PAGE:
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I managed to authentify the user against the Ldap using the username found in the certificate. What I would like to obtain is to authentify the user using directly the certificate on the Ldap. I cannot found how to pass the certificate to the Ldap.

here is the current config (using the certificate's username) :

<security:x509 subject-principal-regex="CN=(.*?)," user-service-ref="userService"/>
<bean name="userService" class="org.springframework.security.ldap.userdetails.LdapUserDetailsService">
    <constructor-arg ref="ldapUserSearch"/>
    <constructor-arg ref="ldapAuthoritiesPopulator"/>
</bean>
<bean name="ldapUserSearch" class="org.springframework.security.ldap.search.FilterBasedLdapUserSearch">
    <constructor-arg value=""/>
    <constructor-arg value="sAMAccountName={0}"/>
    <constructor-arg ref="contextSource" />
</bean>
<bean name="ldapAuthoritiesPopulator" class="org.springframework.security.ldap.userdetails.DefaultLdapAuthoritiesPopulator">
    <constructor-arg ref="contextSource" />
    <constructor-arg value="" />
    <property name="groupSearchFilter" value="member={0}" />
    <property name="searchSubtree" value="true" />
</bean>
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3 Answers 3

I was looking in to this issue myself. I have yet to find an authentication stack that does X509->account resolution "right". I got hung up on the fact that Spring Security's UserDetailsService interface insists on a string uid for lookup, but in many cases it is impossible to derive such a UID from the information contained in an X509 certificate's subject (e.g. there are many cn=John Smith in the world, or even within a single organization, nor is email required in a certificate DN). The uniqueness of a certificate lies in the Issuer + Serial Number combination, not the Subject.

After looking through the API there are a couple ways to go about this. Either way probably precludes using the namespace and setting up the filter chain and beans yourself:

1) Implement your own AuthenticationUserDetailsService and bind this to the PreAuthenticatedAuthenticationProvider. By default, I believe, the namespace sets up a UserDetailsByNameServiceWrapper using the passed-in user-service-ref. Going this route means you have to do everything to set up the UserDetails, including granted authorities resolution. Of course you can delegate all this, but its more work.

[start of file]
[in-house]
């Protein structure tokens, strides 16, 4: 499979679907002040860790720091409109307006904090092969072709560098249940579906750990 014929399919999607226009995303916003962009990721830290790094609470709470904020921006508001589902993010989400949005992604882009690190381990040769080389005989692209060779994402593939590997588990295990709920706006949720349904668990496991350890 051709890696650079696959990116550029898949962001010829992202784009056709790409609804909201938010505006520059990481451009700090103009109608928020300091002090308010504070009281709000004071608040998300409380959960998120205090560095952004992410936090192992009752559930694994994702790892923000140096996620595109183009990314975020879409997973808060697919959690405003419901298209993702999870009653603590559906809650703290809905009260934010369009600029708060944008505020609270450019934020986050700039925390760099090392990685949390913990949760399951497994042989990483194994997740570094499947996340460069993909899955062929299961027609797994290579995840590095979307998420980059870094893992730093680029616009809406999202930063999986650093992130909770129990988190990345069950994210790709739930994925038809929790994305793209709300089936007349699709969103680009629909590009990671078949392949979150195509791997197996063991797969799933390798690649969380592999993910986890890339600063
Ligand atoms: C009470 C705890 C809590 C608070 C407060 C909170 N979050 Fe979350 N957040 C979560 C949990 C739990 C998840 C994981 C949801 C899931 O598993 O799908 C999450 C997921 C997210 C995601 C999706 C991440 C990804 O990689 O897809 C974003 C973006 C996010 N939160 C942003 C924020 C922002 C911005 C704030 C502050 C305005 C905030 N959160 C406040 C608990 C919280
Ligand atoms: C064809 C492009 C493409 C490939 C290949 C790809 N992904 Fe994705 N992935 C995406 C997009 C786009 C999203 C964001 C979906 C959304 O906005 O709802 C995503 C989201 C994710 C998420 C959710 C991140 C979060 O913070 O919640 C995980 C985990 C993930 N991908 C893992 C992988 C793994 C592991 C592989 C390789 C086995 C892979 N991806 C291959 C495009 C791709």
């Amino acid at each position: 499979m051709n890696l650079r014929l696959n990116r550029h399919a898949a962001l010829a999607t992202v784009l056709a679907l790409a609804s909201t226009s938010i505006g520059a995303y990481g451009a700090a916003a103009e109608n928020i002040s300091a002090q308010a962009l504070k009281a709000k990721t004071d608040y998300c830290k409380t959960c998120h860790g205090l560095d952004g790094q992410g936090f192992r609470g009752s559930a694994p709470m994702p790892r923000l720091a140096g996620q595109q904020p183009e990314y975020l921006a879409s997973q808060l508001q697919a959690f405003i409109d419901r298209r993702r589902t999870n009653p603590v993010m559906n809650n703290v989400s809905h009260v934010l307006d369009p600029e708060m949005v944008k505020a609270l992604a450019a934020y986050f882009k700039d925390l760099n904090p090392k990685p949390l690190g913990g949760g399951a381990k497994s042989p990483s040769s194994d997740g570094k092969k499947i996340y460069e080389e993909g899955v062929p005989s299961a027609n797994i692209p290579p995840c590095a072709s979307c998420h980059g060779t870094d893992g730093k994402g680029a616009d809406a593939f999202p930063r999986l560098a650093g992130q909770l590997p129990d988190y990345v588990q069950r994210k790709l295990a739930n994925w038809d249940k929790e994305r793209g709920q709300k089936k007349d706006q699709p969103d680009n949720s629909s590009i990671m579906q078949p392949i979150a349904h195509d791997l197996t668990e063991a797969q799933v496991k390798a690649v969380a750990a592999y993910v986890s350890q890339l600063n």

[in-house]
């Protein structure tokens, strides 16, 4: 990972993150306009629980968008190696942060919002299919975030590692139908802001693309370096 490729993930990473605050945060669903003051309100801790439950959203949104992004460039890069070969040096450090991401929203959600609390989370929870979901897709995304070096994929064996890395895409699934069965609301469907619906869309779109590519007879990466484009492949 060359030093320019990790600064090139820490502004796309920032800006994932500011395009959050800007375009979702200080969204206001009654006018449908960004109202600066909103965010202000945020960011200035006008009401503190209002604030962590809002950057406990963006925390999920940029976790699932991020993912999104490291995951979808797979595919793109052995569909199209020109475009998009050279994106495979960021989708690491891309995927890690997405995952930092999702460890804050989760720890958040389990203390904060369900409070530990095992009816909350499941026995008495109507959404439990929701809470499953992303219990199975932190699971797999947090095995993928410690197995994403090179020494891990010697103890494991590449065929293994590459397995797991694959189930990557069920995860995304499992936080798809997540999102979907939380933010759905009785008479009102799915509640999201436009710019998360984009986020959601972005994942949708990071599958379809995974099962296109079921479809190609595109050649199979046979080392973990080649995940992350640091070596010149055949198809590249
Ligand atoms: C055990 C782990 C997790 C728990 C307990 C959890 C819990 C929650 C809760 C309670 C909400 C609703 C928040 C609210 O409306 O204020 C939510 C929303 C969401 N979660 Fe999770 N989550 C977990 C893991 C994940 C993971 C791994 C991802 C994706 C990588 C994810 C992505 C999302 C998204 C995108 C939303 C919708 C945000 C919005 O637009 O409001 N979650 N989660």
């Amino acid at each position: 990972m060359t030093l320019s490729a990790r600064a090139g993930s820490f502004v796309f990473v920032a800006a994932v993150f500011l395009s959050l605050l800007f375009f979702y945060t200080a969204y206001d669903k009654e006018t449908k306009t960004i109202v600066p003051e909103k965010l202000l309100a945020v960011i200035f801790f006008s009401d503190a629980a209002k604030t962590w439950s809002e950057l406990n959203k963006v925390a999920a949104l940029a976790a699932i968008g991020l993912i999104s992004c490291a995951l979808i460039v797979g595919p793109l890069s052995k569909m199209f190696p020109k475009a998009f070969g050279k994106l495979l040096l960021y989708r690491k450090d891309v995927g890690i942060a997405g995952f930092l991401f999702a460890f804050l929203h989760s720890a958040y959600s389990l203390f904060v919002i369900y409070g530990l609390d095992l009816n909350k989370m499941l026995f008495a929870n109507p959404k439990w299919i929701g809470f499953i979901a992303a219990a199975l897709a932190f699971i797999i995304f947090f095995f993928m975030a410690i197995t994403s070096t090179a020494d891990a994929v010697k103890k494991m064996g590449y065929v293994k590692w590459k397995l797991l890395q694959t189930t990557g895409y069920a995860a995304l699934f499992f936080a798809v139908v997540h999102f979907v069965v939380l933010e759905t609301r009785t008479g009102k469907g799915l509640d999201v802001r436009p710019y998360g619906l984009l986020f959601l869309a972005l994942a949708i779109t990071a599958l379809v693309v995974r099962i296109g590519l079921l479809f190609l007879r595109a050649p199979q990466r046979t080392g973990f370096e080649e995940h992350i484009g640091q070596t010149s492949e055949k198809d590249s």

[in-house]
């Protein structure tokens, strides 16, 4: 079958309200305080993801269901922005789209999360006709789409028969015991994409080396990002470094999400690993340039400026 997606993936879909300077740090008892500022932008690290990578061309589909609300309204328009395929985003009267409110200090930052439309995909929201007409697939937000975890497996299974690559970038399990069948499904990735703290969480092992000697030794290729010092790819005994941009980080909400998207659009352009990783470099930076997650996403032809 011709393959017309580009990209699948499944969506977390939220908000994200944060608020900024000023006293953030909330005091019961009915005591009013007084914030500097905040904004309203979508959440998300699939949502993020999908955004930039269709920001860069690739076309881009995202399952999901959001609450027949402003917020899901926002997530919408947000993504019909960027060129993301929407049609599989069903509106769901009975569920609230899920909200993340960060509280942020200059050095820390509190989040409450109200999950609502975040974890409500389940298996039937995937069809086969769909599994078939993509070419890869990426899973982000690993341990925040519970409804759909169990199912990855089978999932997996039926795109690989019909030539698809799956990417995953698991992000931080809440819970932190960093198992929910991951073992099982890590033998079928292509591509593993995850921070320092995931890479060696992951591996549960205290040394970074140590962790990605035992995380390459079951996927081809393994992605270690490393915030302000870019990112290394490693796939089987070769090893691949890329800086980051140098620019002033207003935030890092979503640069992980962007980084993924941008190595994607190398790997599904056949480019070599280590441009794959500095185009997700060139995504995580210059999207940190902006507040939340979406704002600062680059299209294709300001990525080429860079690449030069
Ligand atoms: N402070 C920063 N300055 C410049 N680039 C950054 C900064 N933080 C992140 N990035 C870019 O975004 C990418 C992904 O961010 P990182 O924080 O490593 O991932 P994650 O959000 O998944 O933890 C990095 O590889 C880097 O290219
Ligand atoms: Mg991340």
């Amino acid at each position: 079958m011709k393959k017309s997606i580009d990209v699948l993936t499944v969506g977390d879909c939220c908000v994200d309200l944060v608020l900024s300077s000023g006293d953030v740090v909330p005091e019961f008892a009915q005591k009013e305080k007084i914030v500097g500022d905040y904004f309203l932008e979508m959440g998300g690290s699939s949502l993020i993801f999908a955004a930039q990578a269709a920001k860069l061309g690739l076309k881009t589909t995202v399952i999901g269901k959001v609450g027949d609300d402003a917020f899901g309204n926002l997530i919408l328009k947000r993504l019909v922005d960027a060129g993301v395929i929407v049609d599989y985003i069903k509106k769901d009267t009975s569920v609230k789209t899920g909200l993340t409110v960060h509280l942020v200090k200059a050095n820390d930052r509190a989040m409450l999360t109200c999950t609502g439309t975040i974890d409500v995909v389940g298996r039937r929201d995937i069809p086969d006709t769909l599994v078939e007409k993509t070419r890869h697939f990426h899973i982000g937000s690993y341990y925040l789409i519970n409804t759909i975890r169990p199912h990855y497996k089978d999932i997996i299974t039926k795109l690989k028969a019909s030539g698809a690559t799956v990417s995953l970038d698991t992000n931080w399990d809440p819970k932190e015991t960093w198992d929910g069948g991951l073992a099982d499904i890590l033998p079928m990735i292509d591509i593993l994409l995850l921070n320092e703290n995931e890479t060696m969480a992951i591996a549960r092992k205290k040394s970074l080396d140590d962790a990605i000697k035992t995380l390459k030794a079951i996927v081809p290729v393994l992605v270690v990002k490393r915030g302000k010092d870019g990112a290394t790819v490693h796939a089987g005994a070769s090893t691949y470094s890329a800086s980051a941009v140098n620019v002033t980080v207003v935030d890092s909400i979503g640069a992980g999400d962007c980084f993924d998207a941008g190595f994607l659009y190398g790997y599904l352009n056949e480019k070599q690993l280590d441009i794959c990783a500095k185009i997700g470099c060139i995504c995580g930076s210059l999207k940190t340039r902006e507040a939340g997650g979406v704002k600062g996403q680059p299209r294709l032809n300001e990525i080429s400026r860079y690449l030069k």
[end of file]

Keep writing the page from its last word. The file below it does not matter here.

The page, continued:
2) If your LDAP store is keyed by some UID, and this is the route I am leaning towards, implement your own X509PrincipalExtractor and bind it to the X509AuthenticationFilter and return the string uid that your LDAPUserDetailsService is configured to expect. Within the extractor implement the logic to search your LDAP store for the stored certificate. I do not know of any strategies that will work across LDAP servers, the easiest way would be if your LDAP supports RFC4523 certificateMatch or certificateExactMatch and you can configure a search filter that will return you a unique account from which you can then return the attribute you need (e.g. sAMAccountName). If not, if your certificates contain a value that you can filter on (e.g. certificate cn = LDAP cn) that you can use to retrieve a candidate set of LDAP results for, extract their certificates to X509Certificate and do .equals() against the passed in certificate to find the account that matches and return its uid.

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Set up the LDAP server to use SSL with client authentication.

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Finally, I've implemented the following sollution in my NON-web application :

<bean id="x509ContextSource" class="org.springframework.security.ldap.DefaultSpringSecurityContextSource">
    <constructor-arg value="ldap://hostname:389/DC=base,DC=com" />
    <property name="authenticationStrategy">
        <bean class="org.springframework.ldap.core.support.ExternalTlsDirContextAuthenticationStrategy">
            <property name="sslSocketFactory">
                <bean class="yourOwnSocketFactory"/>
            </property>
            <property name="shutdownTlsGracefully" value="true" />
        </bean>
    </property>
</bean>

where yourOwnSocketFactory takes the user's certificate to establish the TLS connection.

A successfull TLS connection means the user is authenticated. That's the case with a well configured LDAP, which should check the user including certificate revokation list.

Once the connection established, you have to recover the user's informations with a custom BindAuthenticator which could extract (X509PrincipalExtractor) Certificate DN (or other usefull info) to match the LDAP user.

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